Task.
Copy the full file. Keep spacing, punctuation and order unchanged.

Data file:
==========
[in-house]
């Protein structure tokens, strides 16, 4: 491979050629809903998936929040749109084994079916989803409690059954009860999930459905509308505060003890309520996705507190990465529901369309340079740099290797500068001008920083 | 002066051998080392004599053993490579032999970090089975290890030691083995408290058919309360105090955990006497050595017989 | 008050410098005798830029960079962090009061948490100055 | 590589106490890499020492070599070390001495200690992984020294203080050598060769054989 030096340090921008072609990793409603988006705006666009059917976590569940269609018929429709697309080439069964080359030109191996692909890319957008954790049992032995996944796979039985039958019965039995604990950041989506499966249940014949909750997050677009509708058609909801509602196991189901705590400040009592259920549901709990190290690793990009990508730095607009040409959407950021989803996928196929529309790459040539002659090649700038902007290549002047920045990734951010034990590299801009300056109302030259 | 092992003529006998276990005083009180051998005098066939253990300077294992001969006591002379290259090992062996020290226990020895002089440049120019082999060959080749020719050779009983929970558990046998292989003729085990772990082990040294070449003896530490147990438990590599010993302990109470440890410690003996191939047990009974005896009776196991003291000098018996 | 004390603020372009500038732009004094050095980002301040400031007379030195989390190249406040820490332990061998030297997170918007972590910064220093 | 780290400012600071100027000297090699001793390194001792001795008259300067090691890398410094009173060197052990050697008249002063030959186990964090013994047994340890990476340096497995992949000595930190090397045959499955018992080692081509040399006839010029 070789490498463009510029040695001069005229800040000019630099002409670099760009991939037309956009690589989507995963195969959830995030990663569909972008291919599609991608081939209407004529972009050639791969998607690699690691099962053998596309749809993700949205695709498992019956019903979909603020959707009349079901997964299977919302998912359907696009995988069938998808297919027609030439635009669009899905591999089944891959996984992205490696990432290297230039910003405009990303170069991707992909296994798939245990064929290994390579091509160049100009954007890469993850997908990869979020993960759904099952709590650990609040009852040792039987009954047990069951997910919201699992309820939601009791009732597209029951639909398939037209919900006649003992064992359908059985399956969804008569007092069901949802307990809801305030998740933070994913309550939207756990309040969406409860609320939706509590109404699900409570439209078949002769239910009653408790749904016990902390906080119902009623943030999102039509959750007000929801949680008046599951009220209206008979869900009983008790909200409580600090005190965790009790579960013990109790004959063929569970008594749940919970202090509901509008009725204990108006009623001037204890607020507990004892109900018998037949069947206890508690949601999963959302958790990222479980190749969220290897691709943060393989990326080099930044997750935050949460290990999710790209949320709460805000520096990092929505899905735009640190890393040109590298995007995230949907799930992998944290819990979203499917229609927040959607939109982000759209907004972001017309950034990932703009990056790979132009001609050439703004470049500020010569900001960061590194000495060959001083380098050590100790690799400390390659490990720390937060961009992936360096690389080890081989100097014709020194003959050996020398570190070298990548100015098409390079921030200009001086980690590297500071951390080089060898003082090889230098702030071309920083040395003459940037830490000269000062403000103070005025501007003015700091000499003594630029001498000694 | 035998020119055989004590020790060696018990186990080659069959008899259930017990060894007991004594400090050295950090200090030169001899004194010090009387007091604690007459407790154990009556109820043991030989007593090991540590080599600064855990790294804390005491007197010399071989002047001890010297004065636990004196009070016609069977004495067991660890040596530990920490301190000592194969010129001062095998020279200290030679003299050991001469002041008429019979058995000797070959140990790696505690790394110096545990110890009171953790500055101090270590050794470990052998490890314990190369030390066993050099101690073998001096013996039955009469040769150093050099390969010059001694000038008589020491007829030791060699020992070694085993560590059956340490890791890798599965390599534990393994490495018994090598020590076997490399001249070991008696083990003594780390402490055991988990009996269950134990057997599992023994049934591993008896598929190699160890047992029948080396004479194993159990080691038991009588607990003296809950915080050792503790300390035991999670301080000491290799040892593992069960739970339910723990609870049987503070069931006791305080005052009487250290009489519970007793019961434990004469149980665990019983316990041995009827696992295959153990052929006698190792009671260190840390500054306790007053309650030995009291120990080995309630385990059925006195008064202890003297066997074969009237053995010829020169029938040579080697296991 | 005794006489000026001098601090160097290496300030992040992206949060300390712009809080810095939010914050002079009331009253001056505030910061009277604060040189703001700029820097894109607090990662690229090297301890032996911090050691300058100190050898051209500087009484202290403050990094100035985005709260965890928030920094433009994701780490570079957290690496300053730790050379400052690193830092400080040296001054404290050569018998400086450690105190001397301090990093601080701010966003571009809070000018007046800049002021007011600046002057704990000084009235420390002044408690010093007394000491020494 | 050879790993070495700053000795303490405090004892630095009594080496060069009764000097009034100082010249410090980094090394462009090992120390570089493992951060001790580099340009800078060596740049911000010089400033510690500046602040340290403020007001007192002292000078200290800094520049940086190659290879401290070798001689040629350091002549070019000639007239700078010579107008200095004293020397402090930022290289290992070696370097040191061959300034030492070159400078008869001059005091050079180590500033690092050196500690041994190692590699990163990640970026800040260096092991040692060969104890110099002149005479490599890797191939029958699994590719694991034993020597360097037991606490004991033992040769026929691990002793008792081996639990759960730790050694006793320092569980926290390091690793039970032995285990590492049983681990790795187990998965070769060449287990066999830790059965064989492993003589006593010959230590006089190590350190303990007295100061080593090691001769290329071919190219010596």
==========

[in-house]
């Protein structure tokens, strides 16, 4: 491979050629809903998936929040749109084994079916989803409690059954009860999930459905509308505060003890309520996705507190990465529901369309340079740099290797500068001008920083 | 002066051998080392004599053993490579032999970090089975290890030691083995408290058919309360105090955990006497050595017989 | 008050410098005798830029960079962090009061948490100055 | 590589106490890499020492070599070390001495200690992984020294203080050598060769054989 030096340090921008072609990793409603988006705006666009059917976590569940269609018929429709697309080439069964080359030109191996692909890319957008954790049992032995996944796979039985039958019965039995604990950041989506499966249940014949909750997050677009509708058609909801509602196991189901705590400040009592259920549901709990190290690793990009990508730095607009040409959407950021989803996928196929529309790459040539002659090649700038902007290549002047920045990734951010034990590299801009300056109302030259 | 092992003529006998276990005083009180051998005098066939253990300077294992001969006591002379290259090992062996020290226990020895002089440049120019082999060959080749020719050779009983929970558990046998292989003729085990772990082990040294070449003896530490147990438990590599010993302990109470440890410690003996191939047990009974005896009776196991003291000098018996 | 004390603020372009500038732009004094050095980002301040400031007379030195989390190249406040820490332990061998030297997170918007972590910064220093 | 780290400012600071100027000297090699001793390194001792001795008259300067090691890398410094009173060197052990050697008249002063030959186990964090013994047994340890990476340096497995992949000595930190090397045959499955018992080692081509040399006839010029 070789490498463009510029040695001069005229800040000019630099002409670099760009991939037309956009690589989507995963195969959830995030990663569909972008291919599609991608081939209407004529972009050639791969998607690699690691099962053998596309749809993700949205695709498992019956019903979909603020959707009349079901997964299977919302998912359907696009995988069938998808297919027609030439635009669009899905591999089944891959996984992205490696990432290297230039910003405009990303170069991707992909296994798939245990064929290994390579091509160049100009954007890469993850997908990869979020993960759904099952709590650990609040009852040792039987009954047990069951997910919201699992309820939601009791009732597209029951639909398939037209919900006649003992064992359908059985399956969804008569007092069901949802307990809801305030998740933070994913309550939207756990309040969406409860609320939706509590109404699900409570439209078949002769239910009653408790749904016990902390906080119902009623943030999102039509959750007000929801949680008046599951009220209206008979869900009983008790909200409580600090005190965790009790579960013990109790004959063929569970008594749940919970202090509901509008009725204990108006009623001037204890607020507990004892109900018998037949069947206890508690949601999963959302958790990222479980190749969220290897691709943060393989990326080099930044997750935050949460290990999710790209949320709460805000520096990092929505899905735009640190890393040109590298995007995230949907799930992998944290819990979203499917229609927040959607939109982000759209907004972001017309950034990932703009990056790979132009001609050439703004470049500020010569900001960061590194000495060959001083380098050590100790690799400390390659490990720390937060961009992936360096690389080890081989100097014709020194003959050996020398570190070298990548100015098409390079921030200009001086980690590297500071951390080089060898003082090889230098702030071309920083040395003459940037830490000269000062403000103070005025501007003015700091000499003594630029001498000694 | 035998020119055989004590020790060696018990186990080659069959008899259930017990060894007991004594400090050295950090200090030169001899004194010090009387007091604690007459407790154990009556109820043991030989007593090991540590080599600064855990790294804390005491007197010399071989002047001890010297004065636990004196009070016609069977004495067991660890040596530990920490301190000592194969010129001062095998020279200290030679003299050991001469002041008429019979058995000797070959140990790696505690790394110096545990110890009171953790500055101090270590050794470990052998490890314990190369030390066993050099101690073998001096013996039955009469040769150093050099390969010059001694000038008589020491007829030791060699020992070694085993560590059956340490890791890798599965390599534990393994490495018994090598020590076997490399001249070991008696083990003594780390402490055991988990009996269950134990057997599992023994049934591993008896598929190699160890047992029948080396004479194993159990080691038991009588607990003296809950915080050792503790300390035991999670301080000491290799040892593992069960739970339910723990609870049987503070069931006791305080005052009487250290009489519970007793019961434990004469149980665990019983316990041995009827696992295959153990052929006698190792009671260190840390500054306790007053309650030995009291120990080995309630385990059925006195008064202890003297066997074969009237053995010829020169029938040579080697296991 | 005794006489000026001098601090160097290496300030992040992206949060300390712009809080810095939010914050002079009331009253001056505030910061009277604060040189703001700029820097894109607090990662690229090297301890032996911090050691300058100190050898051209500087009484202290403050990094100035985005709260965890928030920094433009994701780490570079957290690496300053730790050379400052690193830092400080040296001054404290050569018998400086450690105190001397301090990093601080701010966003571009809070000018007046800049002021007011600046002057704990000084009235420390002044408690010093007394000491020494 | 050879790993070495700053000795303490405090004892630095009594080496060069009764000097009034100082010249410090980094090394462009090992120390570089493992951060001790580099340009800078060596740049911000010089400033510690500046602040340290403020007001007192002292000078200290800094520049940086190659290879401290070798001689040629350091002549070019000639007239700078010579107008200095004293020397402090930022290289290992070696370097040191061959300034030492070159400078008869001059005091050079180590500033690092050196500690041994190692590699990163990640970026800040260096092991040692060969104890110099002149005479490599890797191939029958699994590719694991034993020597360097037991606490004991033992040769026929691990002793008792081996639990759960730790050694006793320092569980926290390091690793039970032995285990590492049983681990790795187990998965070769060449287990066999830790059965064989492993003589006593010959230590006089190590350190303990007295100061080593090691001769290329071919190219010596």